• I want secrutz too!

  • One Samsung model is outselling the iPhone 4 [unwiredview.com]

    Samsung and Asus now look like the biggest threats to Apple, in phones and tablets respectively.

    • In S. Korea, Android marketshare March 2010: 3% March 2011: 60% - not kidding!
    • If you actually read the link you provided, it clearly says "for this week." Statistically you'd need a much larger sample size than 1 to make a general claim for trends. I remember there were a few weeks when the Zune outsold the iPod. Those were the weeks when retailers like Amazon heavily discounted them to get rid of inventory as they had not been selling well. No one would say that over the history of the Zune that it outsold the iPod.

  • by cheros ( 223479 ) on Sunday May 29, 2011 @11:11AM (#36279454)

    Watch Johanna Blakely talk at TED [youtube.com] about the fashion industry.

    It's got a number of rather interesting points:

    - designers take creative input from anywhere
    - logos on goods are the only thing you cannot copy
    - the customers for copied goods are not the customers a designer would normally have anyway, something the music and film industry might have to start thinking about (Microsoft understands this better - it's what they use for initial market penetration).

    Worth watching, whatever side of the IP fence you live..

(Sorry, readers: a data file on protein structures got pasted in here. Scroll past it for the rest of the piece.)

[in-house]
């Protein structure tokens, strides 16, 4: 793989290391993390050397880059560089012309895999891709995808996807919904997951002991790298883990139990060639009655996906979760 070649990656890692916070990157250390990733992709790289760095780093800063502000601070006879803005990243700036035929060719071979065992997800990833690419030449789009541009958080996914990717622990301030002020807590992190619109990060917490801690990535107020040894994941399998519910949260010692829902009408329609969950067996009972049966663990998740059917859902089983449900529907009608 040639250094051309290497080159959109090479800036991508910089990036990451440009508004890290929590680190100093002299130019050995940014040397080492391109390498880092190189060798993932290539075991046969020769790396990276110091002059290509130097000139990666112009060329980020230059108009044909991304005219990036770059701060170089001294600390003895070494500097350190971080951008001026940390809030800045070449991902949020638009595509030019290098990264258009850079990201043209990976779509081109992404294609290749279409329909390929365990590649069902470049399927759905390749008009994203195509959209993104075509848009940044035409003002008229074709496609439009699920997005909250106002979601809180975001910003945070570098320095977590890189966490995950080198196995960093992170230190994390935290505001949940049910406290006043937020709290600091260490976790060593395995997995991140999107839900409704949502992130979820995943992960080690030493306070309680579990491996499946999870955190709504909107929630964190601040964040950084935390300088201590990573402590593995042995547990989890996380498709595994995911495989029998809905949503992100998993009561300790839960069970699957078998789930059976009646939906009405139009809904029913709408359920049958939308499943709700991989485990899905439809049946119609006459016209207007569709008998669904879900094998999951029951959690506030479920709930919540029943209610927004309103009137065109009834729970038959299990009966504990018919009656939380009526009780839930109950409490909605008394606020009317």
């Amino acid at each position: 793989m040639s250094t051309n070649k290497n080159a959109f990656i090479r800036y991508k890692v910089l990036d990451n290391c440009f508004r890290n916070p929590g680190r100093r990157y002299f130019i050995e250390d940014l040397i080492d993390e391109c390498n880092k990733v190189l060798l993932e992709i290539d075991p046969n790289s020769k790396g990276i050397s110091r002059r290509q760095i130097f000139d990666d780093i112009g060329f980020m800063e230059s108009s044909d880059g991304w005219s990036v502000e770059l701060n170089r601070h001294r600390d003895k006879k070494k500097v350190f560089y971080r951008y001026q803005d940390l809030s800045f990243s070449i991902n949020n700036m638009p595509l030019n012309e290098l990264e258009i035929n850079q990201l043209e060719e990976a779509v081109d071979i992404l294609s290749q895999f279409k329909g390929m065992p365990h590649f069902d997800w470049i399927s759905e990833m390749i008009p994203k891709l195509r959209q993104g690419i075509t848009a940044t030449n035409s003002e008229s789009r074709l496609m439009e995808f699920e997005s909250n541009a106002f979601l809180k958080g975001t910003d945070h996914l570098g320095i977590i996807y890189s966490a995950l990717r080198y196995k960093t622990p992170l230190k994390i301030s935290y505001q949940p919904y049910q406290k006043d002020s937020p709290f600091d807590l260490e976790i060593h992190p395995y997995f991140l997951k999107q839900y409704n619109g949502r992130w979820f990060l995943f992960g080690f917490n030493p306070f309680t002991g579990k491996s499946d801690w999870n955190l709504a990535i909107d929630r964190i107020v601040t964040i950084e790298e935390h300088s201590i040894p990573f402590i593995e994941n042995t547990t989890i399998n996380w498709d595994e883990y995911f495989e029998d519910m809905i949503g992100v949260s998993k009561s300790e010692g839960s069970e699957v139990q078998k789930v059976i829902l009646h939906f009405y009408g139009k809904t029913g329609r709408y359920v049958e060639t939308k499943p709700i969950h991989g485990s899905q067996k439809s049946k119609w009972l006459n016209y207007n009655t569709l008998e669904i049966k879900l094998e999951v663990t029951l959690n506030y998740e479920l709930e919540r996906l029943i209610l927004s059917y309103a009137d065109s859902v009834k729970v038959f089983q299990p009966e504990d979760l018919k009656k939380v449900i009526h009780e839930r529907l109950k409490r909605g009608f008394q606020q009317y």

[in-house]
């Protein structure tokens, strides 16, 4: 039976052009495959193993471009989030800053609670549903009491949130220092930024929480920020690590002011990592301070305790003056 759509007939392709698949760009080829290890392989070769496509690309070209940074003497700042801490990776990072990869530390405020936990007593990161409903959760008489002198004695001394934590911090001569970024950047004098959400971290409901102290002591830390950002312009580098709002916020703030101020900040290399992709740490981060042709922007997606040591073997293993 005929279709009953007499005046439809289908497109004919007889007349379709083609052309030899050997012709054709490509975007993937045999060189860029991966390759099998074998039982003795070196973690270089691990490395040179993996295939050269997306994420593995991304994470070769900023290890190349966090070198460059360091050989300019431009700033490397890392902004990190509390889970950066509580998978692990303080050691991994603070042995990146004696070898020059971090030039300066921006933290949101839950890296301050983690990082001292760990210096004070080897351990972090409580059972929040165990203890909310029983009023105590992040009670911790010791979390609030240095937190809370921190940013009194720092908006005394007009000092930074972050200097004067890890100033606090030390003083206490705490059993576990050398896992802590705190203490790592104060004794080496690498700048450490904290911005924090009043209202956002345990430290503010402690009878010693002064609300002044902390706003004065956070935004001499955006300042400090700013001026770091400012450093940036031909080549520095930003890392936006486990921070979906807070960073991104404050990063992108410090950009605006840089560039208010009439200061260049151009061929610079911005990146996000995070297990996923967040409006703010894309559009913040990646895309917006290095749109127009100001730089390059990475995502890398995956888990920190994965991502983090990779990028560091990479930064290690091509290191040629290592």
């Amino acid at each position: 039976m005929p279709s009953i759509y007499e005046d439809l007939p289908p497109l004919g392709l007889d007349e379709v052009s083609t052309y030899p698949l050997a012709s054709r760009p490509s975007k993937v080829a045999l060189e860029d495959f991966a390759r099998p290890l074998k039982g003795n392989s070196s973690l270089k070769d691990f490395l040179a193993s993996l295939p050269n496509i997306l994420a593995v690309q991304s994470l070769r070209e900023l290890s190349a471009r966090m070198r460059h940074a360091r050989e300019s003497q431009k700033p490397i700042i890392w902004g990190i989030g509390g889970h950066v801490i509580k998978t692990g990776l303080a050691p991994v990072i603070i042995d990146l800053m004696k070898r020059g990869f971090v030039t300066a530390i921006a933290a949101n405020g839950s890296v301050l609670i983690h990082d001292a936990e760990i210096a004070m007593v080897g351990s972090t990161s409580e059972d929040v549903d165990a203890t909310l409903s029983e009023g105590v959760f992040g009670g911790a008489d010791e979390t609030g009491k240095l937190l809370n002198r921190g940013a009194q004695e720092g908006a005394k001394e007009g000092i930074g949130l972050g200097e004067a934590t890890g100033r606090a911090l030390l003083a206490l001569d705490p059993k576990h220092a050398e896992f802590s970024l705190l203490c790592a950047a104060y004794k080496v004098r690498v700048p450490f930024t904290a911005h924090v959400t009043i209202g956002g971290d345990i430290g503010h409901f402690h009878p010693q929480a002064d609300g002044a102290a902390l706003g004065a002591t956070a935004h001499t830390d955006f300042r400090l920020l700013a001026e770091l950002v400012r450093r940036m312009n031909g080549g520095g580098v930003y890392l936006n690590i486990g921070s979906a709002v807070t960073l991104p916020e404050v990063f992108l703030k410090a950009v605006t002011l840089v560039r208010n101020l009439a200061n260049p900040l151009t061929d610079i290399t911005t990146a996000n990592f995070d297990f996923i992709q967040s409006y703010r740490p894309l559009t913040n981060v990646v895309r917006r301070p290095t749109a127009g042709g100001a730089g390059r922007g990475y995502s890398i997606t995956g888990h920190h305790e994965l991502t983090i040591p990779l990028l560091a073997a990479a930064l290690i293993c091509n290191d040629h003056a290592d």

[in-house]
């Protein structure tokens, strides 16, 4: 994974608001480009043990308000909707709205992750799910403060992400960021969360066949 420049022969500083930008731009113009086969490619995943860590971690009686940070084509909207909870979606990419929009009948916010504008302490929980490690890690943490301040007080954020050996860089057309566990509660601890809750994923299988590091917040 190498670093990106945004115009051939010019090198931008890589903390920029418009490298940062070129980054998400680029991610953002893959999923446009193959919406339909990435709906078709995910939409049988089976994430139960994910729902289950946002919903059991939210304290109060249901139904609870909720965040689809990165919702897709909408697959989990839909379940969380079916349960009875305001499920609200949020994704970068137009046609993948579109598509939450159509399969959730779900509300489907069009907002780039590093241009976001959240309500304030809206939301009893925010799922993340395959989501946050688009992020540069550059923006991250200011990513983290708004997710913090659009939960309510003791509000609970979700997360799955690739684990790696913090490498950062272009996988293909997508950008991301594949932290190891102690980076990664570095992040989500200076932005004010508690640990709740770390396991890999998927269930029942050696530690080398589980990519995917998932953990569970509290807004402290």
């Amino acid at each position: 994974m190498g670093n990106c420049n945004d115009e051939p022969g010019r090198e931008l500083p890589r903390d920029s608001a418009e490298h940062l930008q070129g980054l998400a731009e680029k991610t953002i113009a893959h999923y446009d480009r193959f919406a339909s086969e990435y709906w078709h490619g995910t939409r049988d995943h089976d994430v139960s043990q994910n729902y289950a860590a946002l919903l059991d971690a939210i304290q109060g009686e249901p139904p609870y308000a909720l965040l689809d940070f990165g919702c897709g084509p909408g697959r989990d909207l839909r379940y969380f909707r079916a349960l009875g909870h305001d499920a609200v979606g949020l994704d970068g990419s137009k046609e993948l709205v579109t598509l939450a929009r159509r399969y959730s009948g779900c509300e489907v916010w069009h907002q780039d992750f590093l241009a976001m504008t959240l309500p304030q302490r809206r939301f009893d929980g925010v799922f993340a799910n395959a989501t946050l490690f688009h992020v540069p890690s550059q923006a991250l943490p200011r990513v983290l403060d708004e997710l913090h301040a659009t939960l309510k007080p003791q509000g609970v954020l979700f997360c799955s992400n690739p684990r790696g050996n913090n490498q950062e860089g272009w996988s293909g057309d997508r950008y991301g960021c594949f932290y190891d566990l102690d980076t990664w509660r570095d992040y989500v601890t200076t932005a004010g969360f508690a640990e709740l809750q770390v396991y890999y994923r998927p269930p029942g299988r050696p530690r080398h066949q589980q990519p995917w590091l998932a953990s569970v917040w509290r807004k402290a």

• by wvmarle ( 1070040 ) on Sunday May 29, 2011 @12:01PM (#36279706)

      - the customers for copied goods are not the customers a designer would normally have anyway

      While (mostly) true, there is a good reason for fashion designers to crack down on copied goods: brand dilution. In Hong Kong it appears almost all women are walking around with the typical LV-styled hand bags. Standard in brown with golden logo printed all over. But of course most of those are cheap mainland-made rip-offs bought across the border or on local street markets.

      Those that spend a lot of money for the real thing do not stand out anymore. There is no reason to buy such a bag anymore, and the reason for a fashion-conscious person to buy some designer stuff is to have something unique. Why else pay the big bucks?

      • by jfengel ( 409917 )

        Meant to up-mod this, not down mod. Undoing...

      • Re: (Score:3, Funny)

        by Anonymous Coward

        Clearly you do not understand fashion, or do in an autistic way.

        The reason to but designer stuff is not to have something unique, it's to be able to be an asshole to those that didn't and make them jealous.

        The purest form of joy comes from saying "Oh is that a Loui Vuitton? How much did you pay for it? Oh it's a knockoff? well, mine's real. You cheap whore."

        • by cheros ( 223479 ) on Sunday May 29, 2011 @04:48PM (#36281602)